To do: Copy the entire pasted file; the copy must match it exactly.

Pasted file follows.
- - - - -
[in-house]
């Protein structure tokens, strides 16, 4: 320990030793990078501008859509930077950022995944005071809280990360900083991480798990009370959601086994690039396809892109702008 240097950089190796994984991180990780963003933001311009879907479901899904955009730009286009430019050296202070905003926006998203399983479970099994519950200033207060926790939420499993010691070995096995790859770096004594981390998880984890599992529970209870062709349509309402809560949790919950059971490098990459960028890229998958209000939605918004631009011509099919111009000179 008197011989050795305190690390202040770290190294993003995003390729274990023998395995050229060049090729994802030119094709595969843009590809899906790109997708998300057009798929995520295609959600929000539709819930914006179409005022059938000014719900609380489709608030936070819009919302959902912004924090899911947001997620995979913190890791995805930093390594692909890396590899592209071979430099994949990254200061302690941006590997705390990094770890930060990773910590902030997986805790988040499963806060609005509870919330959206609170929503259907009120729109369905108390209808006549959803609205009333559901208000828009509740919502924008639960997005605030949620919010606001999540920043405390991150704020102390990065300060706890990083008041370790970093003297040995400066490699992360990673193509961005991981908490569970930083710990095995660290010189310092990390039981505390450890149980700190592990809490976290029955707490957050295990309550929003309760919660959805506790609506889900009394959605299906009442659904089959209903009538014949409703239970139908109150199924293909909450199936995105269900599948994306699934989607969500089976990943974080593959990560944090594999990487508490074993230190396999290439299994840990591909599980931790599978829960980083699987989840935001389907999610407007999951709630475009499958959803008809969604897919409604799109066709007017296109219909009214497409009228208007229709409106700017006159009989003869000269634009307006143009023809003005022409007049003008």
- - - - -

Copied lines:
[in-house]
């Protein structure tokens, strides 16, 4: 320990030793990078501008859509930077950022995944005071809280990360900083991480798990009370959601086994690039396809892109702008 240097950089190796994984991180990780963003933001311009879907479901899904955009730009286009430019050296202070905003926006998203399983479970099994519950200033207060926790939420499993010691070995096995790859770096004594981390998880984890599992529970209870062709349509309402809560949790919950059971490098990459960028890229998958209000939605918004631009011509099919111009000179 008197011989050795305190690390202040770290190294993003995003390729274990023998395995050229060049090729994802030119094709595969843009590809899906790109997708998300057009798929995520295609959600929000539709819930914006179409005022059938000014719900609380489709608030936070819009919302959902912004924090899911947001997620995979913190890791995805930093390594692909890396590899592209071979430099994949990254200061302690941006590997705390990094770890930060990773910590902030997986805790988040499963806060609005509870919330959206609170929503259907009120729109369905108390209808006549959803609205009333559901208000828009509740919502924008639960997005605030949620919010606001999540920043405390991150704020102390990065300060706890990083008041370790970093003297040995400066490699992360990673193509961005991981908490569970930083710990095995660290010189310092990390039981505390450890149980700190592990809490976290029955707490957050295990309550929003309760919660959805506790609506889900009394959605299906009442659904089959209903009538014949409703239970139908109150199924293909909450199936995105269900599948994306699934989607969500089976990943974080593959990560944090594999990487508490074993230190396999290439299994840990591909599980931790599978829960980083699987989840935001389907999610407007999951709630475009499958959803008809969604897919409604799109066709007017296109219909009214497409009228208007229709409106700017006159009989003869000269634009307006143009023809003005022409007049003008």